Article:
Courtesy: O’Donnell Media Group

Modern Mimes debuted the video for its latest single this week.

The band debuted the video for its new song ‘Mind Lies‘ Wednesday.  The neo-goth act’s video presents its members — Adi Elcida Hernandez and Ernesto Paez — performing their single in a dimly lit backdrop.  Hernandez is, for some reason, eventually covered in a variety of paint as the song and video  near their finale.

The debut of ‘Mind Lies’ comes more than six months after the band debuted the video for its cover of Type O Negative’s hit song ‘I Don’t Wanna Be Me‘ and approximately nine months after the band debuted its lead single ‘Stare.’ ‘I Don’t Wanna  Be Me’ was even fully endorsed by the surviving members of the band and has received almost 28,000 views since its debut Nov. 10.

‘Mind Lies’ and ‘Stare’ are both taken from Modern Mimes’ album The Gray.  The album is available now.

Modern Mimes is scheduled to tour in support of The Gray this spring alongside Wayland and Eve To Adam starting May 22.  The bands’ tour is scheduled to run through June 1 and feature performances in cities, such as Madison, WI; Merriam, KS and Boyd, WI.

The full track listing for The Gray is noted below.

The Gray Album:

1. Stunt Double
2. The Gray
3. Black Swan
4. Stare *
5. My Own Summer (Shove It)
6. Mind Lies
7. Final Days
8. Crosses
9. Goodbye Hello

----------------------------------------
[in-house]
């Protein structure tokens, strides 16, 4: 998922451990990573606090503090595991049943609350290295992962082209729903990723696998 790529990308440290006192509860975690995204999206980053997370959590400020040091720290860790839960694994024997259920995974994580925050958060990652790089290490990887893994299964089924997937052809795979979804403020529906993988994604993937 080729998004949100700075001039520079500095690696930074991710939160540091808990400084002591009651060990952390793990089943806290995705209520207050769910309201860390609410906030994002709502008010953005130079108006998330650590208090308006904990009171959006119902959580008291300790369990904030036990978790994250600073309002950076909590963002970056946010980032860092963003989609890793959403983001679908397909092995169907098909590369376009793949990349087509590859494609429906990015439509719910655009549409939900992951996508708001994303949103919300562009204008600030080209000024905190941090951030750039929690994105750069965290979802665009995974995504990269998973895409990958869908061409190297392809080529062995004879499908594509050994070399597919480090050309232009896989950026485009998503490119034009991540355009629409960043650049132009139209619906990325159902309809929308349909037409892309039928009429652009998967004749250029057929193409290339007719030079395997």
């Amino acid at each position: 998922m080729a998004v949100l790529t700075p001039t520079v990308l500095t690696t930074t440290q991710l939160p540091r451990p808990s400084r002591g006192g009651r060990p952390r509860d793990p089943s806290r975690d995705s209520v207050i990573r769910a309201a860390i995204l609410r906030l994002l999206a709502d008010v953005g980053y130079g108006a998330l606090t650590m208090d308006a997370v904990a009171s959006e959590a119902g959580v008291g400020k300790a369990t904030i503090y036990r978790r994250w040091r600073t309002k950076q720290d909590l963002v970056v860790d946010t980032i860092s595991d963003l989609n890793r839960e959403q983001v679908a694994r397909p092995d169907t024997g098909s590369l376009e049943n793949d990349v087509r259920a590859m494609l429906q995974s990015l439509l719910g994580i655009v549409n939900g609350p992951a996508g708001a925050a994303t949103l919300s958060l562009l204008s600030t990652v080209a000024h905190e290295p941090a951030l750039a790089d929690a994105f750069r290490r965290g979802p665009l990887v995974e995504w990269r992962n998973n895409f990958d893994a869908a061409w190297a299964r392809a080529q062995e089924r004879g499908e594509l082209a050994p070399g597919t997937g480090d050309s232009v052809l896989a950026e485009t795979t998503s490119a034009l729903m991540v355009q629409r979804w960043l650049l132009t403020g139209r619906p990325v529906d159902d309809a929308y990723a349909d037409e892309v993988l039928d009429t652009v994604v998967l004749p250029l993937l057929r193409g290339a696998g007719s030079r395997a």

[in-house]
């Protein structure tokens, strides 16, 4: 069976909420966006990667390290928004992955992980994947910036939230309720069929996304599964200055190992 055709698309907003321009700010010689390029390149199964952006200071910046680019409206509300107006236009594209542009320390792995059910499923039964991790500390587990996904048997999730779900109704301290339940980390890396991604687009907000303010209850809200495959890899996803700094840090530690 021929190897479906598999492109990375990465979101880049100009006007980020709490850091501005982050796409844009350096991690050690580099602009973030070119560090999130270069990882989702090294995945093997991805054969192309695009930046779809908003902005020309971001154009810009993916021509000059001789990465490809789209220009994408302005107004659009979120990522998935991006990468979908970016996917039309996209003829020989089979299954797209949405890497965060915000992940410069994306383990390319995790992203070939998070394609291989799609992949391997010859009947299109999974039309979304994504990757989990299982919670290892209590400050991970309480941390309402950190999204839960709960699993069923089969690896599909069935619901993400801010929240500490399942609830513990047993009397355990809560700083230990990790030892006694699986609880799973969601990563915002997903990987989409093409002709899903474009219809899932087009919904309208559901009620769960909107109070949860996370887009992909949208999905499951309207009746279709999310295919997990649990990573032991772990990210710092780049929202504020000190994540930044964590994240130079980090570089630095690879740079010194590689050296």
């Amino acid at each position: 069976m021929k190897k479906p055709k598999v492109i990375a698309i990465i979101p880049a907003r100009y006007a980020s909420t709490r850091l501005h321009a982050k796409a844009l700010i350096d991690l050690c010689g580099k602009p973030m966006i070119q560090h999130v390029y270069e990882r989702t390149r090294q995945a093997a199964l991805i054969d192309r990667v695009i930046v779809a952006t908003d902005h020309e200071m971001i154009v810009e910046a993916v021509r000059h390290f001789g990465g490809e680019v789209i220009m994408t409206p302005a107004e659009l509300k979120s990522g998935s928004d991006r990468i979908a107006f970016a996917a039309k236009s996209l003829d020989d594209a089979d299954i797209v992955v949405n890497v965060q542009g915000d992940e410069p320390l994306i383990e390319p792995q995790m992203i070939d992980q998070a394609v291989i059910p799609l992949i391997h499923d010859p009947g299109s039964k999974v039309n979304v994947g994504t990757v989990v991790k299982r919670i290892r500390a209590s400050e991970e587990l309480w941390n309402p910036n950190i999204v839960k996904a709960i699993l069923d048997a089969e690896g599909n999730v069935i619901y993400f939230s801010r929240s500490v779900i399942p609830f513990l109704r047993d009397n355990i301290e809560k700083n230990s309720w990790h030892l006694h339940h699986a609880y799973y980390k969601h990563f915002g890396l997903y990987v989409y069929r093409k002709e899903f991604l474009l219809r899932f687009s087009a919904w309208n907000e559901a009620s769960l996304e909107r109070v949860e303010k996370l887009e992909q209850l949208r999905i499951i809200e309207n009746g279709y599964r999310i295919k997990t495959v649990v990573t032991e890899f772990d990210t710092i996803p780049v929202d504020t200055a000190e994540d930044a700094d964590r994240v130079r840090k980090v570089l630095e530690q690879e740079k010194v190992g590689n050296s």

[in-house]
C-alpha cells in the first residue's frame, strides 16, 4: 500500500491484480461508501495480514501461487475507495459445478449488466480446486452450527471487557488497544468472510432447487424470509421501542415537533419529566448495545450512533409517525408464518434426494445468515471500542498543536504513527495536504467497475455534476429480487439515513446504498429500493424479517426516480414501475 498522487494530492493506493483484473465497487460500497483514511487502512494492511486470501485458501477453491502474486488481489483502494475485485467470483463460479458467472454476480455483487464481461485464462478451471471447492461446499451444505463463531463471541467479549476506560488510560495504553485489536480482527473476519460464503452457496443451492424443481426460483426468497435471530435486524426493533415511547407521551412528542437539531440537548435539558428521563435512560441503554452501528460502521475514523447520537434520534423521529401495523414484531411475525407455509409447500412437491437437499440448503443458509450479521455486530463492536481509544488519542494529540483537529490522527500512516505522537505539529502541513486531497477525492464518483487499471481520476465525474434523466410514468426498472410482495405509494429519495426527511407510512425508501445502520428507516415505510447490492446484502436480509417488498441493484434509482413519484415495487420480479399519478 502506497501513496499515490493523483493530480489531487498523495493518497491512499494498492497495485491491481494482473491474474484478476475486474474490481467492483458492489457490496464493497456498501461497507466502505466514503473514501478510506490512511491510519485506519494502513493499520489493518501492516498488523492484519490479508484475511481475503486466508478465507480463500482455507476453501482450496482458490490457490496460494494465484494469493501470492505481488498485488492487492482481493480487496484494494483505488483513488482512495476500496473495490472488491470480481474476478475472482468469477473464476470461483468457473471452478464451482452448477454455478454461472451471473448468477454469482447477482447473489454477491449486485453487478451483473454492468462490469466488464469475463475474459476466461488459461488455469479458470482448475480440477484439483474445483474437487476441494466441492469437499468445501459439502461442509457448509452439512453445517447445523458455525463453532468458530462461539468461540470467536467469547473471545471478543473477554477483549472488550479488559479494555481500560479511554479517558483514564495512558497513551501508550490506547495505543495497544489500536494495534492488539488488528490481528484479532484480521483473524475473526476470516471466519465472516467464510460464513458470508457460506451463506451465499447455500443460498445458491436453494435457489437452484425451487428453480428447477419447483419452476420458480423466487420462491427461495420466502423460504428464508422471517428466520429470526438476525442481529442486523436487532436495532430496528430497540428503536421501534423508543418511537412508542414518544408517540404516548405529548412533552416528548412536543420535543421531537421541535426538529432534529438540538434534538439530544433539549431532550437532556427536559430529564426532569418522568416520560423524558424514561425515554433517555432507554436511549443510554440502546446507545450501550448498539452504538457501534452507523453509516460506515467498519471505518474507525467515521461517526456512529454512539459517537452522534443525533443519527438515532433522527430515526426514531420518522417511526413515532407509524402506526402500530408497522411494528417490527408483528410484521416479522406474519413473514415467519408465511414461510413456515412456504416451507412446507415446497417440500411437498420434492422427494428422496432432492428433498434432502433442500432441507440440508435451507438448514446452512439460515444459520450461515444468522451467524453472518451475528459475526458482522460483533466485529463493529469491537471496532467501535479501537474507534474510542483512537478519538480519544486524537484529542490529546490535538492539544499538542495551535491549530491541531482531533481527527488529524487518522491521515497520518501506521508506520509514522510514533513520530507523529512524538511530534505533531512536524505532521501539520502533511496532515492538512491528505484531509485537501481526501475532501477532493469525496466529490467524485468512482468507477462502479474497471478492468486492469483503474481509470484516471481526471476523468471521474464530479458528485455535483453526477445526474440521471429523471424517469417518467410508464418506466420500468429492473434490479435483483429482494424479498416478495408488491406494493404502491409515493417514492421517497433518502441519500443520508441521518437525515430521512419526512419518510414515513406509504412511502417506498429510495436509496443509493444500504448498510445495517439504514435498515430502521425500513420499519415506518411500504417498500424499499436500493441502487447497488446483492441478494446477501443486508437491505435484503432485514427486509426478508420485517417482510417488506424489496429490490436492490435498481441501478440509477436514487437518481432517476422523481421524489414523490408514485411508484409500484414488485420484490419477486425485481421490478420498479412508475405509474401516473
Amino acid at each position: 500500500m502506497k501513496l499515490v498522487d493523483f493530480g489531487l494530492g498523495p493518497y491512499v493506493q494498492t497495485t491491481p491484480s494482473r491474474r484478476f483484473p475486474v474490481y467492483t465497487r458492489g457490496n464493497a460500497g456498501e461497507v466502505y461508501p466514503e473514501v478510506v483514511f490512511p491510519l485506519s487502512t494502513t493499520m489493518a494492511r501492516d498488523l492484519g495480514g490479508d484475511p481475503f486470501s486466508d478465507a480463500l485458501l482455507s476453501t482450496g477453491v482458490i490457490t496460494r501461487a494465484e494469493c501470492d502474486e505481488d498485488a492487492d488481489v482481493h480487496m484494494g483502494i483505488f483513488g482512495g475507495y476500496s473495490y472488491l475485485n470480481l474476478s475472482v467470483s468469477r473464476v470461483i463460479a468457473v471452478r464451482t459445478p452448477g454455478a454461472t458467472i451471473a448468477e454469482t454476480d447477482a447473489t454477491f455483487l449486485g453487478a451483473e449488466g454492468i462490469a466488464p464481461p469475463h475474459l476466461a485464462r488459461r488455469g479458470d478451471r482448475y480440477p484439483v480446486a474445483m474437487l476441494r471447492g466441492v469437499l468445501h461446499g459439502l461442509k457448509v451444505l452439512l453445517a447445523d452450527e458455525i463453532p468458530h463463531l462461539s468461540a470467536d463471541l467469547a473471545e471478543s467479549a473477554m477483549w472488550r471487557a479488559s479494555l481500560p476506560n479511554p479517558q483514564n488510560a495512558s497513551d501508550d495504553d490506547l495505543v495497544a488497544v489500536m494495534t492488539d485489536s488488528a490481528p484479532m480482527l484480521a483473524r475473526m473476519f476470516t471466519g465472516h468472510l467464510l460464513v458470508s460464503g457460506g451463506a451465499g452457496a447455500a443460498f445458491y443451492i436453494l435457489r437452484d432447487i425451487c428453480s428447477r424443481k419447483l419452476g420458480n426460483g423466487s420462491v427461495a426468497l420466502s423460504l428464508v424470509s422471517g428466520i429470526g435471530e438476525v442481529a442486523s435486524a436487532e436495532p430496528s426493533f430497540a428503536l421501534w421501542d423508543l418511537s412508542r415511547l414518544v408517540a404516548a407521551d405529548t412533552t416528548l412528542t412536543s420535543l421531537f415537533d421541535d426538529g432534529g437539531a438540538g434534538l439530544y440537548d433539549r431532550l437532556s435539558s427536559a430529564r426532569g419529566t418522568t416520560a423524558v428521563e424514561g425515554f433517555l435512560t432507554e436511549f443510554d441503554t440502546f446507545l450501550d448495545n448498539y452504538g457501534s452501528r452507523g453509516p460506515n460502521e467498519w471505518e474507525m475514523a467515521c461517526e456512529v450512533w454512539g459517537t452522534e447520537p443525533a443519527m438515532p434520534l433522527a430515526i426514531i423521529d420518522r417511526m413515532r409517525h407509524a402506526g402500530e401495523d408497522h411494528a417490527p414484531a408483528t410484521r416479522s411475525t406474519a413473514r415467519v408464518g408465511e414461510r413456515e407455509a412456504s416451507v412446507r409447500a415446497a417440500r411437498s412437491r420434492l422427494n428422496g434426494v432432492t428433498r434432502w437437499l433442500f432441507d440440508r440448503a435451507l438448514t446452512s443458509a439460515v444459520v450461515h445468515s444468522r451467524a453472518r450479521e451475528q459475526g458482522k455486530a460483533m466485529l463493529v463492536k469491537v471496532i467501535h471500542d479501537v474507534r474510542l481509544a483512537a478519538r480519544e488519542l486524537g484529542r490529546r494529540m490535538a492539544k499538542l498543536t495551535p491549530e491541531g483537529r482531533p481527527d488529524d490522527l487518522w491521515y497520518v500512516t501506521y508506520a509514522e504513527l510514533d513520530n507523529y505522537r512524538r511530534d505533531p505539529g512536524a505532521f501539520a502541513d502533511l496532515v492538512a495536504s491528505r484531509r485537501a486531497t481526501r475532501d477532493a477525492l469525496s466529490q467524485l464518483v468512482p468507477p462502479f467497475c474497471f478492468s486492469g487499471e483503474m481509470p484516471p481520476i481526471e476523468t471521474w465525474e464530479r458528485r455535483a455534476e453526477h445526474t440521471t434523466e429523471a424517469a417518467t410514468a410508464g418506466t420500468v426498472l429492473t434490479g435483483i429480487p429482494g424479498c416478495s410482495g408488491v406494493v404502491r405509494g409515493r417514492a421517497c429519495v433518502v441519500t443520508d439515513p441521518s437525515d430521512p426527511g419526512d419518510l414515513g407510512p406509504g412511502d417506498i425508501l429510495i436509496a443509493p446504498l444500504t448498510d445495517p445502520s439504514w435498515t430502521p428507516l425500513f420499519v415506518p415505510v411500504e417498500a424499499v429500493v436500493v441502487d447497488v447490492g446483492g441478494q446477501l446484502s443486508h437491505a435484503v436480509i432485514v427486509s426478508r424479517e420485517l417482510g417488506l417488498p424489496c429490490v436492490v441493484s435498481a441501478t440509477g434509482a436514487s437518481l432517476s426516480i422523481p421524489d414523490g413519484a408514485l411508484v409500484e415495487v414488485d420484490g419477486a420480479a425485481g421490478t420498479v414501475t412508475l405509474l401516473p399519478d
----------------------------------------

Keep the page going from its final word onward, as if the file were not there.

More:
More information on The Gray is available online now along with all of Modern Mimes’ latest news and more at:

 

Websitehttp://www.modernmimes.com

Facebookhttp://www.facebook.com/modernmimesmusic

Twitterhttp://twitter.com/ModernMimes

 

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Don’t Believe in Ghosts Debuts New Single

Courtesy: O’Donnell Media Group

Don’t Believe in Ghosts officially released its new single this week.

The band debuted its new song ‘The Chase’ in front of a sold out audience at New York City’s Bowery Electric this week, only days after it premiered online.  The facility is located between Joey Ramone Plaza and 3rd Street in the heart of New York City.

The song is available for download now on various platforms to stream and download now here.  Its debut comes approximately three months after the band debuted its most recent single ‘Don’t Wake Me Up’ via YouTube MusicAmazoniTunes and Spotify.  That song’s video made its debut March 1.